The Clapp Memorial Library was built as the result of a bequest from Belchertown native John Francis Clapp. Clapp’s father, James Harvey Clapp, moved to Belchertown from Northampton in 1812, and was prominent in public affairs for over sixty years, serving as a selectman, County Commissioner, and three-term representative to the State Legislature. He was one of the proprietors of the Boston and Albany stage line and also owned a Belchertown hotel. John Francis, the eldest of 8 children, was born in 1818. A studious young man, he set off for New York City at age 16, where he achieved wealth and success as a partner in the firm of Simpson, Clapp and Company. Brothers Everett, Dwight, and Edward Lyman followed their older brother to New York, and like him, became merchants. They continued to maintain residences on South Main Street near the library, returning with their families during the summer months.
John Francis is credited with saying he regretted never having enough to read as a boy. Hoping to spare other Belchertown children this fate, he left a bequest of $40,000 in the hands of his brothers, with the provision that it be used for the construction of a library and for the purchase of its contents. Clapp, who died in 1882, had stipulated that work on the project be completed within five years. His bequest, held in trust by his brothers and sensibly invested, grew to $46,000. On June 30, 1887, the Clapp Memorial Library building was dedicated. In an opening address, Dwight Clapp reminded his listeners to “do what little we can in our day to make life in this old hill town of New England richer and broader, higher and nobler, sweeter and purer, to generations which come after us.”
The Library building was designed by New York architect H.F. Kilburn in the Romanesque revival style that had been made popular in the 1870s by Henry Hobson Richardson. Built in the form of a Latin cross, the structure features an eighty-foot-high tower that rises from the intersection of the transepts and nave. This is historical architecture of a library, which won’t be seen being built in this day in age anymore, for information on how libraries have changed throughout history to now check out this USC infographic.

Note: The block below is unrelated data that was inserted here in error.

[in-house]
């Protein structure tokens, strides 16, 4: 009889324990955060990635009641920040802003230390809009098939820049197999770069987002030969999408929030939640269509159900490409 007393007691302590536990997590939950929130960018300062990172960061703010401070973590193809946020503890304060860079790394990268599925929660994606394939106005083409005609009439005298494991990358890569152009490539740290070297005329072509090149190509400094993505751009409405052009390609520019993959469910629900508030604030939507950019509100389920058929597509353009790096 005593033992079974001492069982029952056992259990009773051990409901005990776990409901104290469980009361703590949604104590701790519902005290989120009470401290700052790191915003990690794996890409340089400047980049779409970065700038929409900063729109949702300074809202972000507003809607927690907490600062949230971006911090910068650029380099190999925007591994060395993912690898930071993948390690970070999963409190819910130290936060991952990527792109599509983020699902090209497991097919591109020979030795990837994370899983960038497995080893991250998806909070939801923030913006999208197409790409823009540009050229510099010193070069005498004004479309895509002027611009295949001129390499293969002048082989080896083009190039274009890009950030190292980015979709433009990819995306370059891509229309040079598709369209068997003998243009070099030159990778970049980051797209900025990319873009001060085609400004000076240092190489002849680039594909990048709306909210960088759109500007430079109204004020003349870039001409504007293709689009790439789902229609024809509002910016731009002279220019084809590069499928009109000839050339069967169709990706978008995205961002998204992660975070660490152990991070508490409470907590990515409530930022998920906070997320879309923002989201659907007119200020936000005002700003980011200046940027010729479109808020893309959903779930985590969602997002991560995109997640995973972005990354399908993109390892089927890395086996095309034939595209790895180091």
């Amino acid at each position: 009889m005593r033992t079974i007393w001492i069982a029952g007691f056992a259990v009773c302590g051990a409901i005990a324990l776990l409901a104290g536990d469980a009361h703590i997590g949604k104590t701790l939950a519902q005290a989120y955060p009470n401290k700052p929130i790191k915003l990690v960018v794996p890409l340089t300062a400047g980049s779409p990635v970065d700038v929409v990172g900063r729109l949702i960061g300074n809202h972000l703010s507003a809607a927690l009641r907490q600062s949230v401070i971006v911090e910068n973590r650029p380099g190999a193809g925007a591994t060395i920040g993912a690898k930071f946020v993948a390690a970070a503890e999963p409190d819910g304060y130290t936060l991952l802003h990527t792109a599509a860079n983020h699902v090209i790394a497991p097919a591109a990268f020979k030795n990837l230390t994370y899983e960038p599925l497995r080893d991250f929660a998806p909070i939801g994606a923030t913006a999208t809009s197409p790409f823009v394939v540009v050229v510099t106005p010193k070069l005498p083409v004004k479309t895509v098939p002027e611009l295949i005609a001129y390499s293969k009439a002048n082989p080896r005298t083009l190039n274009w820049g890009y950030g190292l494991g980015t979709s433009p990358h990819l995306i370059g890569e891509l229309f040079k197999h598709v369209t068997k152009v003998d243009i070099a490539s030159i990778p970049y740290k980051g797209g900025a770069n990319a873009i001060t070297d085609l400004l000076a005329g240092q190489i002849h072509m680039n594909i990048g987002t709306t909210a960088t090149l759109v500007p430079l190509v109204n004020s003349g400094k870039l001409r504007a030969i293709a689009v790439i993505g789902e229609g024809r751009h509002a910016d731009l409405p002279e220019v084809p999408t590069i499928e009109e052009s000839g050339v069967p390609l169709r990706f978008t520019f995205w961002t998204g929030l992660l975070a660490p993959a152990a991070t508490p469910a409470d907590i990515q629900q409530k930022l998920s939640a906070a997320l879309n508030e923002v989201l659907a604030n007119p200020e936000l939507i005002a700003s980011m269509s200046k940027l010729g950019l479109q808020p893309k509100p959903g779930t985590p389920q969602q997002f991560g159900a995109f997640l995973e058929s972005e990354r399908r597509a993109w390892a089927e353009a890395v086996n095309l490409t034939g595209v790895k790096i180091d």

The asymmetrically placed apse and the arched entrance, surmounted by three windows enclosed in barreled arches, are all in keeping with the style.
The interior of the building is dominated by two stained glass windows, thought to have been fabricated by H.E. Hartwell, a New York decorator and designer who was also responsible for the interior decoration of the Library.
At the south end of the building is a window dedicated to the memory of John Francis Clapp, given by his brothers Everett, Edward, and Dwight P. Clapp. The subject of this window is literature, with the figure symbolizing thought and repose.
The north window was presented by Susan Bridgman, one of the original library trustees, in memory of her husband Calvin Bridgman. The figure in this window is Saint Cecilia, patroness of music. She is holding a viol, the favorite instrument of Mr. Bridgman.
The builders, Bartlett Brothers of Whately, MA, used local materials as much as possible in the construction of the Library. While the plate glass windows are French, and the red tiles of the roof came from Philadelphia, the stonework all originated in Massachusetts. The roughly cut exterior walls—characteristic of the Richardson style—were made of Longmeadow brownstone, while the brick trim was carted from Holyoke. Even the stained glass windows, which evoke the rich tones of Venetian glass, were crafted from sand and silica mined in western Massachusetts. The interior woodwork is of ash, stained an antique oak shade and highly polished.
The library building was designed to include a stage, a reading room, and the library proper, with several smaller rooms to the side. Clapp particularly wanted space for lectures, concerts and other entertainments. Lydia A. Barton, the first librarian, opened the Library doors on September 1, 1887 and served until her death in 1911. The Library building is not owned or maintained by the Town, but is owned by the Trustees of the Library.